United Nations body calls for a global approach on aviation emissions that takes account of tourism needs
Fri 1 Oct 2010 – According to the World Tourism Organization (UNWTO), tourism accounts for around five percent of global carbon emissions and about half of the 880 million international tourists worldwide arrive at their destinations by air. In many developing countries, especially small island states, the proportion is much higher and the air transport sector therefore plays a key role in tourism. Recognizing that the sector is a major, and a growing, contributor to global greenhouse gases generated by visitors, UNWTO says the mitigation of these emissions is critical to the sustainable development of the tourism industry. In a statement to be circulated at the current ICAO Assembly and the Cancun COP-16 meeting in December, it calls for a global approach on aviation and climate change that also considers international tourism.
The statement not only underlines the critical role of aviation in tourism, especially in developing countries, it outlines a number of principles that should be incorporated into ongoing work on developing mitigation measures on aviation emissions. UNWTO cautions against such measures being taken in isolation without considering the broader tourism framework.
It calls for the application of the UNFCCC principle of Common But Differentiated Responsibilities (CBDR) amongst countries to alleviate negative impacts on tourism in developing countries, where the sector accounts for as much as 45% of the service export earnings.
Despite the promising developments of sustainable alternative aviation fuels, UNWTO believes technological, operational and infrastructure enhancements will not be enough for the foreseeable future in countering the anticipated growth of air traffic and considers economic instruments, preferably globally agreed, will be necessary. It says revenues from these instruments, such as levies and emissions trading, should also yield measurable, reportable and verifiable mitigation results including projects in transport and other tourism-related activities. Financial and other incentives should also be provided for the earliest possible global introduction of sustainable additional or alternative fuels.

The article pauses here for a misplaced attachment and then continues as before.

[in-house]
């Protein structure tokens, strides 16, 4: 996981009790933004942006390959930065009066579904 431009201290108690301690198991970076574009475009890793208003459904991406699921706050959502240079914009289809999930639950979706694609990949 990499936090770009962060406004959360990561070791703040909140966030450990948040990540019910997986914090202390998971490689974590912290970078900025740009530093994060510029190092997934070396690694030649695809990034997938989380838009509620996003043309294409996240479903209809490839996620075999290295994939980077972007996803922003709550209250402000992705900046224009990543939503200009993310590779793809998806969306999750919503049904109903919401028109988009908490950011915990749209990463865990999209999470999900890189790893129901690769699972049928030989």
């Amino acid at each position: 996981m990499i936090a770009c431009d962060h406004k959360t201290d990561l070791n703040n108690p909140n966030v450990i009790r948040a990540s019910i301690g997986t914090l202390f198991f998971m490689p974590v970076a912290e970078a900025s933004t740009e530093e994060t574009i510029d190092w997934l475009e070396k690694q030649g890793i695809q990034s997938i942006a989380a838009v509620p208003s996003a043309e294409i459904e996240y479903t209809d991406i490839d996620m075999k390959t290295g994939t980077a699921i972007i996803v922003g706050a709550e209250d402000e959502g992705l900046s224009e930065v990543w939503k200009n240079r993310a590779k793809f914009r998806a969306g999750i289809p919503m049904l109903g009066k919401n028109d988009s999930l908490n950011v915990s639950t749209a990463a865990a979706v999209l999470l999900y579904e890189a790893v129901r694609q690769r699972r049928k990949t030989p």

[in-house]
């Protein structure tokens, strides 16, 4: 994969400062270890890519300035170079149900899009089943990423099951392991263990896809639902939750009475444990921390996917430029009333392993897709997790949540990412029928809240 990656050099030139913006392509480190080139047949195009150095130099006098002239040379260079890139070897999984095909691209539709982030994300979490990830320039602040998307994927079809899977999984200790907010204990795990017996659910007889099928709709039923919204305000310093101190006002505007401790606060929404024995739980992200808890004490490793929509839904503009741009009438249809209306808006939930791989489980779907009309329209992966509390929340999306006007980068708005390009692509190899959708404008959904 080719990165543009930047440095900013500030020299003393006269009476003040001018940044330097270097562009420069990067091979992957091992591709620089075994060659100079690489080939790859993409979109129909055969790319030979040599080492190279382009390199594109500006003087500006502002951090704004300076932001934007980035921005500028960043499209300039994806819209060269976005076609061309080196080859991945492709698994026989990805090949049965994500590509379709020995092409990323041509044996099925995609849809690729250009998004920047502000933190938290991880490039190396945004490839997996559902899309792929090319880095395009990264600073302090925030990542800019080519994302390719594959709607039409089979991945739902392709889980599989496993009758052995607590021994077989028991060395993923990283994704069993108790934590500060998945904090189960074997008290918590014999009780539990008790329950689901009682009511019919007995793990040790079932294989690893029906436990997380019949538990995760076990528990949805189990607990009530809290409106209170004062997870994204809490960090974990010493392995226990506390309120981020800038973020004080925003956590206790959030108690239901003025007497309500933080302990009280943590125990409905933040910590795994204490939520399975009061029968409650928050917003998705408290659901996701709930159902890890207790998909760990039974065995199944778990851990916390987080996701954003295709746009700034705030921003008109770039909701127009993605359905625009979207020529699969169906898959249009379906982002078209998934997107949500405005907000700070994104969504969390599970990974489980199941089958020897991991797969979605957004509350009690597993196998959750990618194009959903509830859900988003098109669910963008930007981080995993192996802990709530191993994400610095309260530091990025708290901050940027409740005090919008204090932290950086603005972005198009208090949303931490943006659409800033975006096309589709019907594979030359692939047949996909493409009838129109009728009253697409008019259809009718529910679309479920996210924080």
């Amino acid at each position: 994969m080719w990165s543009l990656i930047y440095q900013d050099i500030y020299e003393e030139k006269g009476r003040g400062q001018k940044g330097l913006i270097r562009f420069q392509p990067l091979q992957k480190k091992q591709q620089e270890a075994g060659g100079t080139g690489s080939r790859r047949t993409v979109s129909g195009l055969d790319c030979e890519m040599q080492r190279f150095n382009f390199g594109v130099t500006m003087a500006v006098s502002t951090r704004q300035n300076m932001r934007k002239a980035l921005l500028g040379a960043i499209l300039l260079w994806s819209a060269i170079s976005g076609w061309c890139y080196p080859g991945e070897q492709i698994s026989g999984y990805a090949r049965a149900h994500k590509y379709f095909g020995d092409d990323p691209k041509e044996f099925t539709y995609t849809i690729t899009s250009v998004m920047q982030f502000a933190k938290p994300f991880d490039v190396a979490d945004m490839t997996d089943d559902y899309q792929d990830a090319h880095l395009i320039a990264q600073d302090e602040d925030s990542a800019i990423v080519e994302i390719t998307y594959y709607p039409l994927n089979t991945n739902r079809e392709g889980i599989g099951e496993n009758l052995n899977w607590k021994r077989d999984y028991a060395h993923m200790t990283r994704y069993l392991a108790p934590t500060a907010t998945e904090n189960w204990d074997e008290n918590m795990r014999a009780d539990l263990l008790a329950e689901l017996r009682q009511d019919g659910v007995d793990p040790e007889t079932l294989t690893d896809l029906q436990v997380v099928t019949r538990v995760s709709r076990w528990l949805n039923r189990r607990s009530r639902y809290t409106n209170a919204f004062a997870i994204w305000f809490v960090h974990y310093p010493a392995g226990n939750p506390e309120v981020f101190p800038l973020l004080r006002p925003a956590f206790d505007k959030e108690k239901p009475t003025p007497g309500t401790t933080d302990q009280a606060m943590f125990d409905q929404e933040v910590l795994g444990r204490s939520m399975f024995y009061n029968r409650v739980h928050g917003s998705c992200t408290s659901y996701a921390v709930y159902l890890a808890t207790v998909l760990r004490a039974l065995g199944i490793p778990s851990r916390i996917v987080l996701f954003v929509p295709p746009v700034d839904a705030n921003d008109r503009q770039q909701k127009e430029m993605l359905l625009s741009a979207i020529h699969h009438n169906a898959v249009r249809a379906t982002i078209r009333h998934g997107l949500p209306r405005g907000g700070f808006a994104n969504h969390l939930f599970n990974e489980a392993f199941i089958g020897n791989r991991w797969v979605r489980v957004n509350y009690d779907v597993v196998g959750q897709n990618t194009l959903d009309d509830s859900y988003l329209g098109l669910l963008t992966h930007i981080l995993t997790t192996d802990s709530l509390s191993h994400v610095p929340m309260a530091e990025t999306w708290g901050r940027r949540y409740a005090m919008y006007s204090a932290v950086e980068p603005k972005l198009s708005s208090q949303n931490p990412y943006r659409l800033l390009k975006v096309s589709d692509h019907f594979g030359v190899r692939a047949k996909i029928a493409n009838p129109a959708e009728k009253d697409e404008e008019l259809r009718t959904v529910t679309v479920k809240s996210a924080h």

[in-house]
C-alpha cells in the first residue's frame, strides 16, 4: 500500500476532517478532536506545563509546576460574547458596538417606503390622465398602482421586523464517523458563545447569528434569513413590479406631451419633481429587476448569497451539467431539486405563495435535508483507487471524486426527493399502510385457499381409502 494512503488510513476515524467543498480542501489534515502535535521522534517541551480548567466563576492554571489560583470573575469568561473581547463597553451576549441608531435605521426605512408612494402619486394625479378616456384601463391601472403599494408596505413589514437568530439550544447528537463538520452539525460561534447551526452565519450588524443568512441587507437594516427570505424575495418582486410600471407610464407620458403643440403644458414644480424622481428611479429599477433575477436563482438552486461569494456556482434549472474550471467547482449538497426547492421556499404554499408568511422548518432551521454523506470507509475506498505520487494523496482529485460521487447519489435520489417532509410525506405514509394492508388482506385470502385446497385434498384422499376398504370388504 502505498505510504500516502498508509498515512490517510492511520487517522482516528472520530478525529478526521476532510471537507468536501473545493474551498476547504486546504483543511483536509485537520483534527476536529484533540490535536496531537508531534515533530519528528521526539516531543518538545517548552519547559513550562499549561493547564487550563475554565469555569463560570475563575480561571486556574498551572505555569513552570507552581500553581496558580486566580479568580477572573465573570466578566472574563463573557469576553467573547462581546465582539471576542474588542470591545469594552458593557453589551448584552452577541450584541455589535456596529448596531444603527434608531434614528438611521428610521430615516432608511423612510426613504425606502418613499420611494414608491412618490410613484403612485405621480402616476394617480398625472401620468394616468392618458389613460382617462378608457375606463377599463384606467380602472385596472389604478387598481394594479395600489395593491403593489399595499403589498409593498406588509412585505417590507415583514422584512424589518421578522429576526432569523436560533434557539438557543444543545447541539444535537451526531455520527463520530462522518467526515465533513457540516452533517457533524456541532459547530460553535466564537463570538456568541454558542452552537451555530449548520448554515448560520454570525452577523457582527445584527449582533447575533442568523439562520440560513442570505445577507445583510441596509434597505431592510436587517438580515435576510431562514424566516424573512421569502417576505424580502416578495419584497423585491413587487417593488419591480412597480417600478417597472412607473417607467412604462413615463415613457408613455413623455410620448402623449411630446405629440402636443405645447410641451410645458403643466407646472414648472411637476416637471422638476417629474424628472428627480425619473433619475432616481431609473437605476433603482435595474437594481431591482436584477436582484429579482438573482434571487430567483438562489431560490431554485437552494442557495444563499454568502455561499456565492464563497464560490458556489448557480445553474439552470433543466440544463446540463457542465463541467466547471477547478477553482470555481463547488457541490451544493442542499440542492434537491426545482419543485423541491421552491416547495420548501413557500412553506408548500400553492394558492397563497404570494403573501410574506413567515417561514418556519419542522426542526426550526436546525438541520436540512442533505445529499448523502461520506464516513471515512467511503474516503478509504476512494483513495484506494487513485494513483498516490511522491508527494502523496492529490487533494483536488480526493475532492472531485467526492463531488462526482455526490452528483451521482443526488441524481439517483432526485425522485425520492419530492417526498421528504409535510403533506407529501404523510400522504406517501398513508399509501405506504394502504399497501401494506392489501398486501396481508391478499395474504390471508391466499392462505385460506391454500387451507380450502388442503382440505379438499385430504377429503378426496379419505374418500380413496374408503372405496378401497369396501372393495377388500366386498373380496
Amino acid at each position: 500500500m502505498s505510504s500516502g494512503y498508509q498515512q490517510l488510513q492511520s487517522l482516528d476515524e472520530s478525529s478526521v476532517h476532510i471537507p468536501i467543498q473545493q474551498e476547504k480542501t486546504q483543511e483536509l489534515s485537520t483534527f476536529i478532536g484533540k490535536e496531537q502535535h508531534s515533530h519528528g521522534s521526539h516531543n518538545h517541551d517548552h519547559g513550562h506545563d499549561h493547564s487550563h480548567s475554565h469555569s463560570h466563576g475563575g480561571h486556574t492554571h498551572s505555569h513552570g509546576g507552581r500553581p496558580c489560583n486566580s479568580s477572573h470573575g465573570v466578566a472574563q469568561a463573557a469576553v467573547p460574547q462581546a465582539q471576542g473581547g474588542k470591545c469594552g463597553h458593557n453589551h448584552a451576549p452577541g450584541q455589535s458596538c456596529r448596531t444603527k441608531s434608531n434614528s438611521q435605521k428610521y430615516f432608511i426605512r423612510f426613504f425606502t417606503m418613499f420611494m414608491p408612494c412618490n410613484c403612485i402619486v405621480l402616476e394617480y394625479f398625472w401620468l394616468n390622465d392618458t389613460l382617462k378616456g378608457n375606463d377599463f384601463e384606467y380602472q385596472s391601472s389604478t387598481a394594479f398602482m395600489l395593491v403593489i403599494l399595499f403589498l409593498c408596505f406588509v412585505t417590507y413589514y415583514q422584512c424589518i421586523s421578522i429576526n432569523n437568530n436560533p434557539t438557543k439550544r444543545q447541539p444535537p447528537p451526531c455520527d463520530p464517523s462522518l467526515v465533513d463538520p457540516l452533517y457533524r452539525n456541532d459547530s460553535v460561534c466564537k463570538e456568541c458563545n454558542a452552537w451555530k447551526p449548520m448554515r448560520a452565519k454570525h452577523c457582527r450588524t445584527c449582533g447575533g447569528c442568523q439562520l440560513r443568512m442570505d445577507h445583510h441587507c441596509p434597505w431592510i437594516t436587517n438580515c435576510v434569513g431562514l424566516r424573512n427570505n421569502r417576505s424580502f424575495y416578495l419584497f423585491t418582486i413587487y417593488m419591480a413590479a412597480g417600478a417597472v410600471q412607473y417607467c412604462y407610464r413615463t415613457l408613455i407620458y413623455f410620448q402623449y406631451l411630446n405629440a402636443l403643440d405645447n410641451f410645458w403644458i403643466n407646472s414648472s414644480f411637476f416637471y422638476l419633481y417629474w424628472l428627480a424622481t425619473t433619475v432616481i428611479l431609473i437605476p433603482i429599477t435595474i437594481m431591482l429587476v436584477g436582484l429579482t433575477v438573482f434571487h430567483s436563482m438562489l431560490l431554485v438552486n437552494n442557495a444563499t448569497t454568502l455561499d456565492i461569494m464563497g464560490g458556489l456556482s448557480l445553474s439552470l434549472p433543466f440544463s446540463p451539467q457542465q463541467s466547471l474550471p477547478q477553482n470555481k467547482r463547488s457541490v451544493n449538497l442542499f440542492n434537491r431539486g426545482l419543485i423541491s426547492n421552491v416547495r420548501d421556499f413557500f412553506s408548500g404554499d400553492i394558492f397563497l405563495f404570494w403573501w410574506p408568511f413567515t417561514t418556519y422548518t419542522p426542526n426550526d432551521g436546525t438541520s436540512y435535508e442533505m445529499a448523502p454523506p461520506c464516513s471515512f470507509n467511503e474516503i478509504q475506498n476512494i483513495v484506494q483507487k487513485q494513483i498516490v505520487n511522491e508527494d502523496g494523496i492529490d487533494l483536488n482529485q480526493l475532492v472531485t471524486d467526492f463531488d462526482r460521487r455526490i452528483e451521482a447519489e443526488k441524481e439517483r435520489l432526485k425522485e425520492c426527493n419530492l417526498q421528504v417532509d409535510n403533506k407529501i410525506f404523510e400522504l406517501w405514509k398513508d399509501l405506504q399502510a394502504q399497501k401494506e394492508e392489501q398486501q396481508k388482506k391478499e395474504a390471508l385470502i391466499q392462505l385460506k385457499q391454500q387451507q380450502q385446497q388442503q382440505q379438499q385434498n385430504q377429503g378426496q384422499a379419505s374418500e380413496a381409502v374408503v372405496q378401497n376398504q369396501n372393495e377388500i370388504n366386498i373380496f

Speaking at the recent Aviation Environment Summit in Geneva, UNWTO Executive Secretary Márcio Favilla said: “Aviation is strongly linked to the tourism industry and its considerable and growing importance is very clear, particularly to the developing and least developed countries. On climate change, aviation is being shot at, it is a target. We want to contribute to this debate and have the issue treated in the correct way and also help aviation to continue its growth and development. We don’t want to see penalties imposed on the air transport sector as this would damage tourism.”
In October 2007, UNWTO adopted the Davos Declaration, in conjunction with the United Nations Environment programme and the World Meteorological Organization, which specified the tourism sector had to respond rapidly to climate change and progressively reduce its GHG contribution if it was to grow in a sustainable manner. The declaration called for a range of actions, including collaboration with governments and organizations such as ICAO on international strategies in transport. Through the Davos process, UNWTO says it is pursuing wide-ranging programmes on both adaptation and mitigation regarding climate change and tourism.